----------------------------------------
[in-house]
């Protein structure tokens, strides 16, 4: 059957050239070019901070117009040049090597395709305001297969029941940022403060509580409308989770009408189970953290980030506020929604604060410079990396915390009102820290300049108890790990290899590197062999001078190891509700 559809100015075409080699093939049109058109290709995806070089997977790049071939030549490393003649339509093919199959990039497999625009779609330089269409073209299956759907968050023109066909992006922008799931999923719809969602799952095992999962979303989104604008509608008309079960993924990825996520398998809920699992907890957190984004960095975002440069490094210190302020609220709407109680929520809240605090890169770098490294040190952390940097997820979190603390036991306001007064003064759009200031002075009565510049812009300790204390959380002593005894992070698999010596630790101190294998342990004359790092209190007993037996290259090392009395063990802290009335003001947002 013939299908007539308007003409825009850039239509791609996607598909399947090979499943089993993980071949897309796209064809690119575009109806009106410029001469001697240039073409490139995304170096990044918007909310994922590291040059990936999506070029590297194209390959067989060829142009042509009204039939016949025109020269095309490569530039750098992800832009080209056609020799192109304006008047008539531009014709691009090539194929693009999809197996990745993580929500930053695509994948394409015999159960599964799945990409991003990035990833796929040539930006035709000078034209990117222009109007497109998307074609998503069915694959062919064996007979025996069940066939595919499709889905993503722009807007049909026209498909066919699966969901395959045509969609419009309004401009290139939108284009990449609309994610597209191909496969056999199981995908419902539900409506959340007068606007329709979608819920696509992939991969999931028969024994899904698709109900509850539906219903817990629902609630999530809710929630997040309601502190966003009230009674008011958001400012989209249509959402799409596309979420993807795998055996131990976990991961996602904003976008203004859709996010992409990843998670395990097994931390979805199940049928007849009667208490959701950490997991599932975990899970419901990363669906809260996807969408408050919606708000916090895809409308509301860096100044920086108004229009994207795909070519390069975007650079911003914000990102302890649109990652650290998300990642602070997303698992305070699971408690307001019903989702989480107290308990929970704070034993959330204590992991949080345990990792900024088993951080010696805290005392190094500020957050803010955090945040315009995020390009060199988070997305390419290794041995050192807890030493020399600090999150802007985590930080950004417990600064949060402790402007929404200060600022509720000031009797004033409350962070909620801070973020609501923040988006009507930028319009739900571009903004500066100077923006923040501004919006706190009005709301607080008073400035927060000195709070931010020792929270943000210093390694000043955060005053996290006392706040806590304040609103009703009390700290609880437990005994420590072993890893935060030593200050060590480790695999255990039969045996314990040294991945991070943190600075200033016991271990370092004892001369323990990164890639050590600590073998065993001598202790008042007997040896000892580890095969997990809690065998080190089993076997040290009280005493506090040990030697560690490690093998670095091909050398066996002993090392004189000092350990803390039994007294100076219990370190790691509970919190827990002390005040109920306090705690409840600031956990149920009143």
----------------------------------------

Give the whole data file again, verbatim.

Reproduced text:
[in-house]
């Protein structure tokens, strides 16, 4: 059957050239070019901070117009040049090597395709305001297969029941940022403060509580409308989770009408189970953290980030506020929604604060410079990396915390009102820290300049108890790990290899590197062999001078190891509700 559809100015075409080699093939049109058109290709995806070089997977790049071939030549490393003649339509093919199959990039497999625009779609330089269409073209299956759907968050023109066909992006922008799931999923719809969602799952095992999962979303989104604008509608008309079960993924990825996520398998809920699992907890957190984004960095975002440069490094210190302020609220709407109680929520809240605090890169770098490294040190952390940097997820979190603390036991306001007064003064759009200031002075009565510049812009300790204390959380002593005894992070698999010596630790101190294998342990004359790092209190007993037996290259090392009395063990802290009335003001947002 013939299908007539308007003409825009850039239509791609996607598909399947090979499943089993993980071949897309796209064809690119575009109806009106410029001469001697240039073409490139995304170096990044918007909310994922590291040059990936999506070029590297194209390959067989060829142009042509009204039939016949025109020269095309490569530039750098992800832009080209056609020799192109304006008047008539531009014709691009090539194929693009999809197996990745993580929500930053695509994948394409015999159960599964799945990409991003990035990833796929040539930006035709000078034209990117222009109007497109998307074609998503069915694959062919064996007979025996069940066939595919499709889905993503722009807007049909026209498909066919699966969901395959045509969609419009309004401009290139939108284009990449609309994610597209191909496969056999199981995908419902539900409506959340007068606007329709979608819920696509992939991969999931028969024994899904698709109900509850539906219903817990629902609630999530809710929630997040309601502190966003009230009674008011958001400012989209249509959402799409596309979420993807795998055996131990976990991961996602904003976008203004859709996010992409990843998670395990097994931390979805199940049928007849009667208490959701950490997991599932975990899970419901990363669906809260996807969408408050919606708000916090895809409308509301860096100044920086108004229009994207795909070519390069975007650079911003914000990102302890649109990652650290998300990642602070997303698992305070699971408690307001019903989702989480107290308990929970704070034993959330204590992991949080345990990792900024088993951080010696805290005392190094500020957050803010955090945040315009995020390009060199988070997305390419290794041995050192807890030493020399600090999150802007985590930080950004417990600064949060402790402007929404200060600022509720000031009797004033409350962070909620801070973020609501923040988006009507930028319009739900571009903004500066100077923006923040501004919006706190009005709301607080008073400035927060000195709070931010020792929270943000210093390694000043955060005053996290006392706040806590304040609103009703009390700290609880437990005994420590072993890893935060030593200050060590480790695999255990039969045996314990040294991945991070943190600075200033016991271990370092004892001369323990990164890639050590600590073998065993001598202790008042007997040896000892580890095969997990809690065998080190089993076997040290009280005493506090040990030697560690490690093998670095091909050398066996002993090392004189000092350990803390039994007294100076219990370190790691509970919190827990002390005040109920306090705690409840600031956990149920009143």